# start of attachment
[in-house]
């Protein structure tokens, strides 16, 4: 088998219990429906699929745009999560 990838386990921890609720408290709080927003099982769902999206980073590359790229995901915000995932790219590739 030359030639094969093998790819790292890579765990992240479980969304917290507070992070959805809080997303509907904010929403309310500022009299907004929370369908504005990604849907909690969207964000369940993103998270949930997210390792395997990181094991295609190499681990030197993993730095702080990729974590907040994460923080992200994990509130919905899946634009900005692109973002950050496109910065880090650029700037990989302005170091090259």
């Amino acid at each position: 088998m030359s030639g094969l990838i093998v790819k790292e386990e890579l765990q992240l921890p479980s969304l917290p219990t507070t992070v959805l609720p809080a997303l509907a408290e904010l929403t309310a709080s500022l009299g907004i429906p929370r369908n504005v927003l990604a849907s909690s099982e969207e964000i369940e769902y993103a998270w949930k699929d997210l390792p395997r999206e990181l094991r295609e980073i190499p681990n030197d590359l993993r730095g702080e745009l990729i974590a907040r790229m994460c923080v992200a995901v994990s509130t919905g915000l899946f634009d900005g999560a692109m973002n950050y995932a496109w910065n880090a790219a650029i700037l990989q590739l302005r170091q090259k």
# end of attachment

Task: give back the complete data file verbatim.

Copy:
[in-house]
């Protein structure tokens, strides 16, 4: 088998219990429906699929745009999560 990838386990921890609720408290709080927003099982769902999206980073590359790229995901915000995932790219590739 030359030639094969093998790819790292890579765990992240479980969304917290507070992070959805809080997303509907904010929403309310500022009299907004929370369908504005990604849907909690969207964000369940993103998270949930997210390792395997990181094991295609190499681990030197993993730095702080990729974590907040994460923080992200994990509130919905899946634009900005692109973002950050496109910065880090650029700037990989302005170091090259």
């Amino acid at each position: 088998m030359s030639g094969l990838i093998v790819k790292e386990e890579l765990q992240l921890p479980s969304l917290p219990t507070t992070v959805l609720p809080a997303l509907a408290e904010l929403t309310a709080s500022l009299g907004i429906p929370r369908n504005v927003l990604a849907s909690s099982e969207e964000i369940e769902y993103a998270w949930k699929d997210l390792p395997r999206e990181l094991r295609e980073i190499p681990n030197d590359l993993r730095g702080e745009l990729i974590a907040r790229m994460c923080v992200a995901v994990s509130t919905g915000l899946f634009d900005g999560a692109m973002n950050y995932a496109w910065n880090a790219a650029i700037l990989q590739l302005r170091q090259k």